Warnings about foreign subversion found a ready audience in a new regime pledged to restore imperial unity. By 1590, Japan was reunited by one of Nobunaga’s generals, Toyotomi Hideyoshi. In 1603, another warlord, Tokugawa Ieyasu, created the strongly centralized Shogunate regime that remained in power until 1868. The new rulers had no sympathy for any movement that threatened to fracture Japanese unity, especially if that meant drawing in foreign imperialism. From the 1590s, Christians faced increasingly severe penal laws. Once secular protectors were removed or deterred, the next obvious targets were the clergy themselves. In 1597, Hideyoshi ordered the execution of 26 Christians, who were mutilated and then paraded for public display, before being publicly crucified in Nagasaki.
Local lords and daimyo were the first to withdraw their support, leaving the clergy and ordinary believers to face the consequences. We know the names of at least 1,200 who perished between 1614 and 1630, and one day in 1622, 52 Christians were executed in Nagasaki, by beheading and burning. This was “the Grand Martyrdom.” One English visitor “saw 55 martyred at Miyako at one time . . . and among them little children 5 or 6 years old burned in their mother’s arms, crying out: ‘Jesus receive our souls’. Many more are in prison who look hourly when they shall die, for very few turn pagans.” Executions were accompanied by extraordinary tortures and mutilations, which were so extreme that even later Catholic martyrologists shied from describing them in detail.
Yet the recorded cases are only a tiny minority of the actual persecutions, The martyrologies are heavily weighted towards remembering the names of Europeans, and of clergy, rather than of ordinary lay people or peasants, especially when these occurred in out of the way corners of the land.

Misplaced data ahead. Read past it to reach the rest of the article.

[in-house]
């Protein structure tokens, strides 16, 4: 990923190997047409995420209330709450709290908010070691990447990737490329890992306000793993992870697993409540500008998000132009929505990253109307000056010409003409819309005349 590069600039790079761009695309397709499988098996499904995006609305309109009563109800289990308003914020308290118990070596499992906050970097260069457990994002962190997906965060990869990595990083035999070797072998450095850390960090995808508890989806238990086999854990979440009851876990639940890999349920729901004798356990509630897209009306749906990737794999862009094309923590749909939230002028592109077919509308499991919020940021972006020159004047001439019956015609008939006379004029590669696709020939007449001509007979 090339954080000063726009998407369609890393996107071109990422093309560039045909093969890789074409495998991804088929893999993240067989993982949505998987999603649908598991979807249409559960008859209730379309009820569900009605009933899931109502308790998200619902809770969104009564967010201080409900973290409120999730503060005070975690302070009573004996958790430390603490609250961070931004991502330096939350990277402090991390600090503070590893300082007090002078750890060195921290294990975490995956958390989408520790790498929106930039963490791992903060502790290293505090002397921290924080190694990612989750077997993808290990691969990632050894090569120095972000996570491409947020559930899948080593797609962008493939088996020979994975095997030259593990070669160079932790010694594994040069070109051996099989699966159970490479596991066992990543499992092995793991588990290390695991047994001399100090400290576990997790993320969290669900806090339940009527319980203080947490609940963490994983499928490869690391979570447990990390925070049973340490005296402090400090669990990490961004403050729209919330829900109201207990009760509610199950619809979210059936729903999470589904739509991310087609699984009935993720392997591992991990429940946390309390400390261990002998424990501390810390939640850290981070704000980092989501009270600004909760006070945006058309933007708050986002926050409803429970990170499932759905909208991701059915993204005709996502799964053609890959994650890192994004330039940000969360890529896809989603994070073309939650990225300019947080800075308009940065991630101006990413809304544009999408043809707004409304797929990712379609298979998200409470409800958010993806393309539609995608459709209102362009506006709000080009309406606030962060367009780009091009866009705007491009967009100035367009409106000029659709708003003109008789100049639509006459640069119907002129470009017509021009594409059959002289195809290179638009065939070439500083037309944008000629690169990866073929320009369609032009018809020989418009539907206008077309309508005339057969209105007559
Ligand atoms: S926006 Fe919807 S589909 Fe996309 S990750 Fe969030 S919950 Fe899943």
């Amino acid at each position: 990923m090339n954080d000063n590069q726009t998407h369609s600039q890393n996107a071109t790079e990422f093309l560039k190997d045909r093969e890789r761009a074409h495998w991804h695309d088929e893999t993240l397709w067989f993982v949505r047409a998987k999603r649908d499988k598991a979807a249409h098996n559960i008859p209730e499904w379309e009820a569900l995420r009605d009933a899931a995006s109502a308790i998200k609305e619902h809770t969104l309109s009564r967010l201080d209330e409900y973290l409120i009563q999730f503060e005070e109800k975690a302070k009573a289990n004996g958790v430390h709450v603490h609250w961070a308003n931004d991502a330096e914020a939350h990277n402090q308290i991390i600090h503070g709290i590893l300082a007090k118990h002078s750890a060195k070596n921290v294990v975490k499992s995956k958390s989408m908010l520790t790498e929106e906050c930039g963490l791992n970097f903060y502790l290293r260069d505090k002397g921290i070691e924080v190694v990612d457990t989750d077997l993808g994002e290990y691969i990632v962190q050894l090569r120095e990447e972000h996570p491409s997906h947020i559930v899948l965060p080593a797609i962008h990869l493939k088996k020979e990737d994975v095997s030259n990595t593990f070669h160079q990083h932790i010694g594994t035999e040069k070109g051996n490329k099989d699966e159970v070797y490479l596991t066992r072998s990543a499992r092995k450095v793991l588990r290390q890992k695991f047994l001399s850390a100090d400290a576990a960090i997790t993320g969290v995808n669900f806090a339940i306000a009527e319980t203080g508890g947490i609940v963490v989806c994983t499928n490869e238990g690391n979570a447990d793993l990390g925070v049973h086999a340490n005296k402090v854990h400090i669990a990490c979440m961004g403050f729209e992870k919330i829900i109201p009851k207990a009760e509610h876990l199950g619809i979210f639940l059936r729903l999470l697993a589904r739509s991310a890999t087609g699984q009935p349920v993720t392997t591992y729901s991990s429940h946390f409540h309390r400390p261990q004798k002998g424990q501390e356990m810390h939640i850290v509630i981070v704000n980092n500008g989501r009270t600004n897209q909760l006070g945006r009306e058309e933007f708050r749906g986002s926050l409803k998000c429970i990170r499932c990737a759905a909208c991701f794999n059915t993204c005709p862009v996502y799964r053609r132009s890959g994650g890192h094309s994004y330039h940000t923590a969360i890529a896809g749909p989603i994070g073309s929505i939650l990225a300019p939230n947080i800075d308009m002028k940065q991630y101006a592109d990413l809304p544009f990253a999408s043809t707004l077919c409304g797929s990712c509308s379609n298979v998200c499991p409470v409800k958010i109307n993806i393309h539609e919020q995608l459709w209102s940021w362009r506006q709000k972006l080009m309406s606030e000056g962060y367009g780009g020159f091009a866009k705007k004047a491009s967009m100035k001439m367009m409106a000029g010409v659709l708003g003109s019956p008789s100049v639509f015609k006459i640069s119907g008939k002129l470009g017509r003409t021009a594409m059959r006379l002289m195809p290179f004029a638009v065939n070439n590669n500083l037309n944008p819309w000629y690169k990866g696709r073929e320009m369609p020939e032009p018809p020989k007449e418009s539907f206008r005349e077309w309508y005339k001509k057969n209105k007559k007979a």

The complete roster of victims ran into many thousands, not counting those who were imprisoned, mutilated or had their property confiscated.
Under lethal pressure, by the 1630s Christians were able to survive only in a few areas where they retained the sympathy of local lords. Even these refuges came under threat when Christians led the peasant rebellion in Shimabara, in western Kyushu, in 1637-38. This uprising was only suppressed after battles in which the government mobilized a hundred thousand men, and tens of thousands of Christians were among those massacred in the war and the ensuing repression. The outbreak was all the more terrifying to a society only just becoming accustomed to public order after long civil wars. Worse, the crisis pointed yet again to the strength of Christians along the southern coasts, regions that could easily be the targets of future naval assault: Christian enclaves could become a fifth column for foreign empires.
The government decided that Christianity was a menace to national security that had to be utterly rooted out, and the draconian penal laws were fully enforced. Already in 1636, Japan had opted to become a wholly closed society, fearing that any European visitors might bring unwelcome Christian influences, or might even be clergy in disguise. The government permitted very limited trade only with the Dutch, and then under rigidly limited circumstances. In 1640, a party of foolhardy Portuguese visitors was refused entry with the warning that “While the sun warms the earth, let no Christian be so bold as to enter into Japan.” Except for occasional martyrdoms recorded through the eighteenth century, Japanese Christianity largely vanished from official view.
The Japanese experience tells us much about the potential of religious persecution. On occasion, persecution can and does succeed, when applied with sufficient determination and violence, and repressive regimes did not need the technology available to a modern state, with its rich resources in means of communication and transportation. Much of the Christian religious decline in the Middle East involves gradual, long term, force applied over centuries, massive pressures to conform, reinforced in extreme cases by ethnic cleansing. In contrast, the Japanese story testifies to the power of governmental terror unleashed against a domestic population in intense bursts.
Contrary to the noble sentiment that is sometimes heard, you really can kill an idea.